Cannabis Use Leads to Heart Attacks? Healthcare Providers Set the Record Straight

Cannabis Use Leads to Heart Attacks? Healthcare Providers Set the Record Straight

By the Society of Cannabis Clinicians

It is essential for those who utilize and advocate for cannabis in clinical practice to be aware of the benefits and potential harms. While cannabis has been found to be helpful for a variety of conditions, the science hasn’t fully elucidated all aspects of its clinical use. One example is the nuanced scenario of cannabis for patients with heart conditions. It has been demonstrated in preclinical studies that cannabis has cardioprotective properties that may be clinically beneficial.

Recently a sensationalized, click bait style title came out in CNN entitled, “Young adult cannabis consumers nearly twice as likely to suffer from a heart attack, research shows”. It highlights the September 2021 study published in the Canadian Medical Association Journal. The study claimed, among other findings, that adults under 45 years old who consumed cannabis within the past month experienced almost double the risk of having a heart attack than those who didn’t use it.

This article immediately piqued the interest of members of the Society of Cannabis due to its misguided research protocols and convoluted statistical formulas. It is the mission of the SCC to provide continuing education about the medical use of cannabis and best practices in clinical care. With that comes the need to discern when cannabis would (and wouldn’t) be a valid treatment option. It is key to examine the details of how cannabis works in the body and impacts various conditions and maladies.

In an effort to set the record straight on the questionable conclusions presented in this cannabis and heart attack risk study, SCC Board Members Sherry Yafai, MD and Patricia C. Frye, MD weigh in with their observations and research evidence.

The statistics in this study were flawed

Sherry Yafai, MD: This paper did some ridiculous tumble twisting statistics in order to get the findings they wanted. You could feel them pulling to create this result that cannabis use can increase the likelihood of a heart attack. The data weren’t straightforward at all. There were a lot of variables that they had to account for. Some of them they simply didn’t account for, which makes it a poor study.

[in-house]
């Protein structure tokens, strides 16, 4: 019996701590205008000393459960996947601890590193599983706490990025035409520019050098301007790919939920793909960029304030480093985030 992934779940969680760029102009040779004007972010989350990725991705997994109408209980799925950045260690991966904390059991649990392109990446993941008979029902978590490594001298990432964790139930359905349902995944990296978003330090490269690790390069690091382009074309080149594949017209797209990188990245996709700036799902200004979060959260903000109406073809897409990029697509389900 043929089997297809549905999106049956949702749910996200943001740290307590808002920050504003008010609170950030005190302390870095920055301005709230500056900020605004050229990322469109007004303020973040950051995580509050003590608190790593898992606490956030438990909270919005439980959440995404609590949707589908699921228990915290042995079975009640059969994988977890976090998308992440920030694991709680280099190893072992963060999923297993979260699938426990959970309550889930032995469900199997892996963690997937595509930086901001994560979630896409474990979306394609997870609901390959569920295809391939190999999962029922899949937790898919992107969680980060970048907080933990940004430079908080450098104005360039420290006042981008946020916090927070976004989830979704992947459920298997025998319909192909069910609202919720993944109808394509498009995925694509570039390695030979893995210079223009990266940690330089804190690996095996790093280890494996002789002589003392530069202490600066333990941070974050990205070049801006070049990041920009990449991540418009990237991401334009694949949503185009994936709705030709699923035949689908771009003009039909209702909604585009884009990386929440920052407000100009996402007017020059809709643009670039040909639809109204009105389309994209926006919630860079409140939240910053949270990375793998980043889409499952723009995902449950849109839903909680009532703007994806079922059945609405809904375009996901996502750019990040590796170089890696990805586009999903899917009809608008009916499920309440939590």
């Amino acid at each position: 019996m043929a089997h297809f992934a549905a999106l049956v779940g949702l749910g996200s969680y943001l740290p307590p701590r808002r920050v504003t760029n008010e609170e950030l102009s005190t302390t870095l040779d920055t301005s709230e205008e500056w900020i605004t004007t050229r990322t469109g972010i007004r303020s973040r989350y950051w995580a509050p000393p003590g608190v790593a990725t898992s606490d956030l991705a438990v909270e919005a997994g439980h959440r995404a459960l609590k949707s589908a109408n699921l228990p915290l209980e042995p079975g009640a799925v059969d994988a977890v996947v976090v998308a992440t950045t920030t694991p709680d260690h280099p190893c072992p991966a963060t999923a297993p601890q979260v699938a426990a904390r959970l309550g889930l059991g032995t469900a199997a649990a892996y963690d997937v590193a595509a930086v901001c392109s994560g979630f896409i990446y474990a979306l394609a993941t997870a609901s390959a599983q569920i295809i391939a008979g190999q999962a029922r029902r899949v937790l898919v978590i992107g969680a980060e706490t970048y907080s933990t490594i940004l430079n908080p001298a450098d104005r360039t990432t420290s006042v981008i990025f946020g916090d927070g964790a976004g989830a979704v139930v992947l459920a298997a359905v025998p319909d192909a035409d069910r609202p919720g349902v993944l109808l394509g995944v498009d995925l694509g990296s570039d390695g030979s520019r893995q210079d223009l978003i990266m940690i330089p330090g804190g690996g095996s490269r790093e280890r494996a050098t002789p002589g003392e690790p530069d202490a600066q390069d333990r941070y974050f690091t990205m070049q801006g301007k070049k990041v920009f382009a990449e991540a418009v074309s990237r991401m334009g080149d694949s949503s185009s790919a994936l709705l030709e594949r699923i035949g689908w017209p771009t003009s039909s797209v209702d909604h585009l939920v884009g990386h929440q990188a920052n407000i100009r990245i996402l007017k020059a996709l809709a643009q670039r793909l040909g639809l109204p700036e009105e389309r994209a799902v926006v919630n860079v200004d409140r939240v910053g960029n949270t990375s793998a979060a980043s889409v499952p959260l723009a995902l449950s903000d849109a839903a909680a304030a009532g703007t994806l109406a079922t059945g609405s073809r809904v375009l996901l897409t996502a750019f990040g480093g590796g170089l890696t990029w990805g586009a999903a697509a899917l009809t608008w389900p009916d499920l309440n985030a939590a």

The researchers used a regression model for statistical analysis and had to adjust for alcohol usage in the study population. Around four times the number of alcohol users were in the cannabis use group leading to a disproportionate number in the cannabis user group. When considering that alcohol abuse alone is tied to atherosclerosis and has been proven to lead to cardiovascular disease, could this factor alone change the results in this survey? It was unclear how this was accounted for in the statistical analysis. The study did not collect any information on the use of cocaine and other illicit substances, leaving a gaping hole in the evaluation.

Patricia C. Frye, MD: Nor did they address the reasons people used cannabis. They didn’t discuss any type of mental health issues, like chronic stress or other conditions that should have been accounted for as well.

Cannabis may contribute to an irregular heart rate in some situations

Frye: Cannabis can certainly increase heart rate in some patients. So anything that might raise the heart rate could increase the risk of an arrhythmia, such as atrial fibrillation. But atrial fibrillation is a condition of aging. Tachycardia is more likely to occur in the cannabis naive or patients who are using high doses of THC. Another issue is with unstable angina. If THC were to increase heart rate or lower blood pressure in these patients, this could increase oxygen demand in the heart muscle, which could theoretically precipitate a myocardial infarction. But I’ve seen some patients with abnormal ejection fraction in heart failure who have been using cannabis for a long time. They are not experiencing lowered blood pressure or increased heart rate.

Yafai: It is important to pinpoint the smaller groups when addressing this question. In Group A, there are the THC naive patients. Group B are those who are THC competent. Within these groups, the type of medicine and dosage of THC will put people in different categories as it relates to their heart. People who are cannabis naive, use inhaled THC, or large doses of an edible can get an increase in heart rate. They can get a slight decrease in blood pressure. But that’s usually very transient. The cannabis competent group tends not to get these rapid increases in heart rate or changes in blood pressure because they are used to it (desensitized). It’s the same for any other medication. The first time you get morphine, you may become hypotensive. Some people get itchy, some get palpitations, or generally feel really uncomfortable. There are many other medications that have very similar reactions with first time use.

This parallel can be drawn oftentimes to “medical” vs “recreational” users. Medical patients who use small or gradually larger doses of THC routinely tend not to experience a negative change in heart rate. Their bodies are adapted to THC. Medical use tends to be non-inhaled in the vast proportion of patients that I see. Recreational users tend to take a large single dose (inhaled or ingested) and can have a sudden change in heart rate. Other irregular heart rhythms have also been reported. Recreational use tends to be inhalation dominant. With inhalation, you can get rapid changes in heart rate. Whereas with edibles or tinctures, there is a lower THC usage and a higher rate of CBD use. Again, you don’t get these big whopping changes in heart rate or rhythms.

Not all heart diseases are created equal